January has long been my least favourite month. Here in Alberta, it’s long, dark and cold. With the busyness and social whirl of Christmas behind me, I usually begin to feel down. This year, however, that blue feeling didn’t kick in until the month was almost over. I attribute that, at least in part, to warmer than average temperatures and lots of cross country skiing.
I love the swish of my skis under a crystal blue sky with the snow sparkling all around me. Even on cloudy days, getting out and getting active invigorates me. The past month has been the best I ever remember for cross country skiing. In my opinion, the best temperatures for the sport are between zero and -15C. Any colder and it becomes too uncomfortable; any warmer and the snow becomes sticky. Unlike most Januarys when the temperature often plunges to -30 or colder, there have been many days in the past month when the conditions have been ideal and I’ve done my best to take advantage of them.
So far, I’ve done all of my skiing on the local golf course. It’s close and easy to access. In fact, all it involves is carrying my skis to the end of our block! I didn’t even have to break many trails this year. Nathan did that when he was home for Christmas. If the conditions continue, however, I want to break some out on the farm where we work in the spring and fall. I’ve seen some beautiful spots from the tractor and combine that I’d like to explore on skis.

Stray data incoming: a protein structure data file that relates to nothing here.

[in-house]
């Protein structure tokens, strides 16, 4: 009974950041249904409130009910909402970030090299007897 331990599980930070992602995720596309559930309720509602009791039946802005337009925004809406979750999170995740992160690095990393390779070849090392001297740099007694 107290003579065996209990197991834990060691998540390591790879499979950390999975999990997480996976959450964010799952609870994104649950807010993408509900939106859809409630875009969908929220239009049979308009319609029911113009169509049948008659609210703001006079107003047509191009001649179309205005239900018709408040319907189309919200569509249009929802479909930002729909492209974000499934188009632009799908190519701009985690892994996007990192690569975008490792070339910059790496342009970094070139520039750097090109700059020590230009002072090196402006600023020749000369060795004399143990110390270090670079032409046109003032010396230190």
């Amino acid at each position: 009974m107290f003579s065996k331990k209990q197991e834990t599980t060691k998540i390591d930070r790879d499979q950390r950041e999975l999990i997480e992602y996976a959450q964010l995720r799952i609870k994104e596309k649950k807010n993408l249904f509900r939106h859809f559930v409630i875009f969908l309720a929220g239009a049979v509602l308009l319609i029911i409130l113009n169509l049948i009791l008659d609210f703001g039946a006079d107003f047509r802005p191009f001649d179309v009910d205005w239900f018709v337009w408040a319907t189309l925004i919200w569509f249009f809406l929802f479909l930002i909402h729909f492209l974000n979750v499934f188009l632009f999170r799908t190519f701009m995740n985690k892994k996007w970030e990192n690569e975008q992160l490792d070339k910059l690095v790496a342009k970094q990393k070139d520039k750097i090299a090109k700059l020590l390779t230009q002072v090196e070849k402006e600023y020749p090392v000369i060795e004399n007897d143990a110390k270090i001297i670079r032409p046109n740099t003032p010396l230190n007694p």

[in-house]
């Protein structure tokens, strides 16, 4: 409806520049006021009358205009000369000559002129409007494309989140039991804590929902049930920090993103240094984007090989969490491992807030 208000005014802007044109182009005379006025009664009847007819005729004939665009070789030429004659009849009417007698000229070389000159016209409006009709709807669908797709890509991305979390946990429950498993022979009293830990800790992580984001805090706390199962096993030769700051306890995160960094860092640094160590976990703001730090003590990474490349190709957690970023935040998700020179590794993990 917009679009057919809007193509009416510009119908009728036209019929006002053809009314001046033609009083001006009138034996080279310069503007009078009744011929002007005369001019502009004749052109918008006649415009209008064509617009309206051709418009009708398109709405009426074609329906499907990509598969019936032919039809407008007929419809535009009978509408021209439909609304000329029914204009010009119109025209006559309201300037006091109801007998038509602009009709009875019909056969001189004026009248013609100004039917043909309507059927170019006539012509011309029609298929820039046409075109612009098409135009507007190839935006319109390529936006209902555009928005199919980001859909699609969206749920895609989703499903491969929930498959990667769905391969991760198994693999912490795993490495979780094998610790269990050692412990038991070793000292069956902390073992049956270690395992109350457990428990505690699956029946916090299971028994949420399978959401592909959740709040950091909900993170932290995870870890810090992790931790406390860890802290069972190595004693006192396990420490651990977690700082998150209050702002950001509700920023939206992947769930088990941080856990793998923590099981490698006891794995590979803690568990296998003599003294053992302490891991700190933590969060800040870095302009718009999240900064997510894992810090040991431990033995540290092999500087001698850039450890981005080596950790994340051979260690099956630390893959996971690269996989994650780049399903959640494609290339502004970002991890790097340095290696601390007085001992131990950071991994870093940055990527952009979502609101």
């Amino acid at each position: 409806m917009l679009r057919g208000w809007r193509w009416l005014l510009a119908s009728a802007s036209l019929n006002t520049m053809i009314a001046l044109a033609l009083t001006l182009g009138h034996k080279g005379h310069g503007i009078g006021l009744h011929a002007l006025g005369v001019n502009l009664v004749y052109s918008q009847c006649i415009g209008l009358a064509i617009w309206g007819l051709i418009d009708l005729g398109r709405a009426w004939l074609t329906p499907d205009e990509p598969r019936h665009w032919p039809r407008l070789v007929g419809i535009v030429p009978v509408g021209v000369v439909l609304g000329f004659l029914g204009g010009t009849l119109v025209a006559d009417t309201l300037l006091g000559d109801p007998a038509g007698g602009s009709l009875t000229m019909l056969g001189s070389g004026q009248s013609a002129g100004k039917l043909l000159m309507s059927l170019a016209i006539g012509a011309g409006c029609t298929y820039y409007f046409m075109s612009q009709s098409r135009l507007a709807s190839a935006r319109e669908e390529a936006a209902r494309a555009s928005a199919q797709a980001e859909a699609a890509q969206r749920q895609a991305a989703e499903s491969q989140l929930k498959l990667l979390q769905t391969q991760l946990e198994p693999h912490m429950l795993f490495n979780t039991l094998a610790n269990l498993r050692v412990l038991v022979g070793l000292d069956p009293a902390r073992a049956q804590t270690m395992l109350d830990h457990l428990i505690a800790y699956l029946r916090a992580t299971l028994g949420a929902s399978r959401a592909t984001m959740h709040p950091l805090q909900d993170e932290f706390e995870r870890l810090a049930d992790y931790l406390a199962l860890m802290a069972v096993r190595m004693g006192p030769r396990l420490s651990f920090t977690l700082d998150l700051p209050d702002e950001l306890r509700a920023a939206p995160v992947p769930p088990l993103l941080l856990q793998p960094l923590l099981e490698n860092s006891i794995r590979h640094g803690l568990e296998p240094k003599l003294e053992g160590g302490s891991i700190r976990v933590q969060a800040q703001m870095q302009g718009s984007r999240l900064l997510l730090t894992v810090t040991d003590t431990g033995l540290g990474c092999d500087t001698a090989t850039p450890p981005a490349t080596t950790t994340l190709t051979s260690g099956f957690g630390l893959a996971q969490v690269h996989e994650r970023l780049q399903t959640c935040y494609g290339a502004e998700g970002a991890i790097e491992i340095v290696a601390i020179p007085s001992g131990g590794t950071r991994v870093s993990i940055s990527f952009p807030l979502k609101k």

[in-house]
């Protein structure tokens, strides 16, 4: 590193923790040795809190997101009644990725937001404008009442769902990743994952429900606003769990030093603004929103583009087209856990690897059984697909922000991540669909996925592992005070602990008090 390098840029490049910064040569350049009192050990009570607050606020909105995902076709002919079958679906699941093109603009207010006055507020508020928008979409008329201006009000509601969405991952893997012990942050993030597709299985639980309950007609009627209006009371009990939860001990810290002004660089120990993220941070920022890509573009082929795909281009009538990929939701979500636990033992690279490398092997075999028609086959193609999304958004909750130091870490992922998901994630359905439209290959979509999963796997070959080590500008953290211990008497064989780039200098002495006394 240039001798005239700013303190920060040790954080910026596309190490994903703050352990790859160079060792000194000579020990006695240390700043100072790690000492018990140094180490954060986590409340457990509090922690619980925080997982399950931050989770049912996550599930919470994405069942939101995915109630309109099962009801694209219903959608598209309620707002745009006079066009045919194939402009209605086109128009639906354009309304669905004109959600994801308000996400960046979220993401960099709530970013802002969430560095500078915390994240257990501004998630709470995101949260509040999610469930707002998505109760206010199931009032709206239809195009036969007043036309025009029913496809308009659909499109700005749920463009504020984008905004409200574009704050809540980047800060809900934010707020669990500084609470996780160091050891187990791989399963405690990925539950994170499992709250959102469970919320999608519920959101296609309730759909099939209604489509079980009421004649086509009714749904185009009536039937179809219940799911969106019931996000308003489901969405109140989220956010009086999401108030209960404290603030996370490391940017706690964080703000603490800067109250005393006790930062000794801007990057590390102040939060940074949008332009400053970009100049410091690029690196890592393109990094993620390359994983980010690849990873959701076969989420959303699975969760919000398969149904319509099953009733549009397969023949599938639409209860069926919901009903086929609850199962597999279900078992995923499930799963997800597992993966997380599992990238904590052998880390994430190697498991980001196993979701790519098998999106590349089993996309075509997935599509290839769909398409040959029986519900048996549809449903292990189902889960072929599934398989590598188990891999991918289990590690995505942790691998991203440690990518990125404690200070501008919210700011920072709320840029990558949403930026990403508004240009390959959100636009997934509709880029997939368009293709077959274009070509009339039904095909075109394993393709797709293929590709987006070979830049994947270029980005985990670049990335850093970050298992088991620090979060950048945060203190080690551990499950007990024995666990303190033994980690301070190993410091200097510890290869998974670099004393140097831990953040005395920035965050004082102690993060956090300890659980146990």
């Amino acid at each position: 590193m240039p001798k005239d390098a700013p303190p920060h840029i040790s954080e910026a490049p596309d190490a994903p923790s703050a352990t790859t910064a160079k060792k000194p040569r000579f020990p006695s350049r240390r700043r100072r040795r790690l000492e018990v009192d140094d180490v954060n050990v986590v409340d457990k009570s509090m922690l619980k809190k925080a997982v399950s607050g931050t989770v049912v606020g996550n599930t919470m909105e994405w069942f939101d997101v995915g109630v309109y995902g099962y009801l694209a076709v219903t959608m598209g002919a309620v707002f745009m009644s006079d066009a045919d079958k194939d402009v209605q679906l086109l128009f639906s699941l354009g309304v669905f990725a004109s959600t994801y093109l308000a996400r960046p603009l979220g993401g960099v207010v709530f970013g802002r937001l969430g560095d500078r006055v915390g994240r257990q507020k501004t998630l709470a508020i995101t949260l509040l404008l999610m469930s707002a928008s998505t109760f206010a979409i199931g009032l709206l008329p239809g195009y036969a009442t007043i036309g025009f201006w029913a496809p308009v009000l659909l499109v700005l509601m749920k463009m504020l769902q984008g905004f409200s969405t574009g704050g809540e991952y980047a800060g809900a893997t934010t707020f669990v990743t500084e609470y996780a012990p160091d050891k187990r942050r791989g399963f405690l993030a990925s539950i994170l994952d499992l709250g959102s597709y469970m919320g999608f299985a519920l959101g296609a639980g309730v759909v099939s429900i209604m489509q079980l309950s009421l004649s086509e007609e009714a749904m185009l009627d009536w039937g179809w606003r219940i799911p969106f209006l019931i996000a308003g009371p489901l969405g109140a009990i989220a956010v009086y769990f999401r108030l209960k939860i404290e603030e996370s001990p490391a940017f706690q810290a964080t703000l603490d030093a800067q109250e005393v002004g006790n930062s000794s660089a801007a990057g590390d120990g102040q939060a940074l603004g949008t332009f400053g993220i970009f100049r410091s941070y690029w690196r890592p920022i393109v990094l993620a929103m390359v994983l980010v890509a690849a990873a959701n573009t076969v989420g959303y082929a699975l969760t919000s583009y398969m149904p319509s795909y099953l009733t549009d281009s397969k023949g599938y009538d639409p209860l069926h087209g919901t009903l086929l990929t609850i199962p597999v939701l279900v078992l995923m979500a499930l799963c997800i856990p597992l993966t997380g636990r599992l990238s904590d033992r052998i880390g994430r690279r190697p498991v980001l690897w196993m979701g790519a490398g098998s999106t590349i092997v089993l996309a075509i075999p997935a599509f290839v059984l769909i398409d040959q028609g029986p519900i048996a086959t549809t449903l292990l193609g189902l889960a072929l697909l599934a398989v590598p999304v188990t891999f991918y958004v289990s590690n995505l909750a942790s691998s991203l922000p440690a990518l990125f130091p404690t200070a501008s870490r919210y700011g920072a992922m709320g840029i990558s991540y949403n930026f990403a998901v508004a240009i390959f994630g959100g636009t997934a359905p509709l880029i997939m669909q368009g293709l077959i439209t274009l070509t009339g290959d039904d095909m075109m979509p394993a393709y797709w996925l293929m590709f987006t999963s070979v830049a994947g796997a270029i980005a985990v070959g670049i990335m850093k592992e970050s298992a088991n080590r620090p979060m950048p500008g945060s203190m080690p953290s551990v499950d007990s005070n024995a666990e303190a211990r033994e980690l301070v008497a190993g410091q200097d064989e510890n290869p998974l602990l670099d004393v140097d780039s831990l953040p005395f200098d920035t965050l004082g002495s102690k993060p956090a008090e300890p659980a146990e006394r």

My skis and boots are about 40 years old, purchased by my Mom when she lived in Yellowknife and passed down to me when she no longer used them. That was more than 20 years ago. They don’t owe me anything but imagine my dismay one day early this month when the back half of the sole suddenly separated from my right ski boot! Sedgewick is a town of 900 people. It has a grocery store, a drugstore and even a small liquor store but it most definitely doesn’t have a sporting goods store. I didn’t mind the idea of a new pair of boots but it would mean a trip to the city two hours away. It might also have meant buying new skis or at least new bindings because I’m not sure that new boots would fit my old cable bindings. Worst of all, it would mean missing several good skiing days as I wasn’t able to drop everything else and head for the city the moment the crisis hit.
What to do? I noticed that the sole had originally been glued on. Could I repair it myself? It was certainly worth a try if I could find the right glue. I dug around and discovered that I had a tube of Quick Grip permanent adhesive that claimed to be water and weatherproof. I’d originally bought it to fix a broken vase. It didn’t work all that well on the vase but would it fix a ski boot? I didn’t hold out a lot of hope but I had nothing to lose. I slathered it on quite liberally, wrapped the boot in laces to hold it together while the glue dried and left it overnight. It’s been holding together ever since! How’s that for innovative and frugal?
Now January is almost over and the days are getting noticeably longer. February is definitely still winter and I certainly hope to be able to do lots more skiing but somewhere later in the month, it will begin to hint at the possibility of spring. Before I know it, I will have survived another Alberta winter!